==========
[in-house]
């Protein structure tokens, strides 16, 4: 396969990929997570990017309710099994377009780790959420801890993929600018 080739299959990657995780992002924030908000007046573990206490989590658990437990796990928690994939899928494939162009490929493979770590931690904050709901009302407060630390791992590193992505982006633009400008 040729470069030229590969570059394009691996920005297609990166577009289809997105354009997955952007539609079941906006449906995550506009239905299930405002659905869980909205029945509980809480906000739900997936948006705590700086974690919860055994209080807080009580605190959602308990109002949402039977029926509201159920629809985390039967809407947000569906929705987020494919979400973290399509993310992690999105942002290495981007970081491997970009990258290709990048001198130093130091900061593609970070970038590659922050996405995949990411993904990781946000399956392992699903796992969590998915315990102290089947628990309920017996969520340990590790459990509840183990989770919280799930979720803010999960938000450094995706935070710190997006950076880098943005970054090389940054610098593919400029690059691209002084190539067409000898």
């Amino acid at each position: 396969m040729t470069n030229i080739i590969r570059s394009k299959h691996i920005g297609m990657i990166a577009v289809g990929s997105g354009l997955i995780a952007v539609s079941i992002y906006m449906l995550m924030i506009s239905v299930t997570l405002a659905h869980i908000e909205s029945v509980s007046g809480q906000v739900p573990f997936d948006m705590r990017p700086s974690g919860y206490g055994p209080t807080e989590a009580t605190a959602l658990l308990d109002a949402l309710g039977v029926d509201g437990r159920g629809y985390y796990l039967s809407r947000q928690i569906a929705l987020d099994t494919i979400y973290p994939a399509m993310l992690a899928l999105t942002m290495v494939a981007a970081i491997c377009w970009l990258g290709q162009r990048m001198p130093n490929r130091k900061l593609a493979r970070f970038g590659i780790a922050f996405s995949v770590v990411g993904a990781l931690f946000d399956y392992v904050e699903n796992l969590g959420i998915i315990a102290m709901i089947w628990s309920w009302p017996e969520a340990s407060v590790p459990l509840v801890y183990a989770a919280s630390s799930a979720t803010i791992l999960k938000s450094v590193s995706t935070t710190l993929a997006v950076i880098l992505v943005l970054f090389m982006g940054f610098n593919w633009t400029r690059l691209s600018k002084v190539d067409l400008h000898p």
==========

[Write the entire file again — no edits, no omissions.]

[in-house]
């Protein structure tokens, strides 16, 4: 396969990929997570990017309710099994377009780790959420801890993929600018 080739299959990657995780992002924030908000007046573990206490989590658990437990796990928690994939899928494939162009490929493979770590931690904050709901009302407060630390791992590193992505982006633009400008 040729470069030229590969570059394009691996920005297609990166577009289809997105354009997955952007539609079941906006449906995550506009239905299930405002659905869980909205029945509980809480906000739900997936948006705590700086974690919860055994209080807080009580605190959602308990109002949402039977029926509201159920629809985390039967809407947000569906929705987020494919979400973290399509993310992690999105942002290495981007970081491997970009990258290709990048001198130093130091900061593609970070970038590659922050996405995949990411993904990781946000399956392992699903796992969590998915315990102290089947628990309920017996969520340990590790459990509840183990989770919280799930979720803010999960938000450094995706935070710190997006950076880098943005970054090389940054610098593919400029690059691209002084190539067409000898």
């Amino acid at each position: 396969m040729t470069n030229i080739i590969r570059s394009k299959h691996i920005g297609m990657i990166a577009v289809g990929s997105g354009l997955i995780a952007v539609s079941i992002y906006m449906l995550m924030i506009s239905v299930t997570l405002a659905h869980i908000e909205s029945v509980s007046g809480q906000v739900p573990f997936d948006m705590r990017p700086s974690g919860y206490g055994p209080t807080e989590a009580t605190a959602l658990l308990d109002a949402l309710g039977v029926d509201g437990r159920g629809y985390y796990l039967s809407r947000q928690i569906a929705l987020d099994t494919i979400y973290p994939a399509m993310l992690a899928l999105t942002m290495v494939a981007a970081i491997c377009w970009l990258g290709q162009r990048m001198p130093n490929r130091k900061l593609a493979r970070f970038g590659i780790a922050f996405s995949v770590v990411g993904a990781l931690f946000d399956y392992v904050e699903n796992l969590g959420i998915i315990a102290m709901i089947w628990s309920w009302p017996e969520a340990s407060v590790p459990l509840v801890y183990a989770a919280s630390s799930a979720t803010i791992l999960k938000s450094v590193s995706t935070t710190l993929a997006v950076i880098l992505v943005l970054f090389m982006g940054f610098n593919w633009t400029r690059l691209s600018k002084v190539d067409l400008h000898p």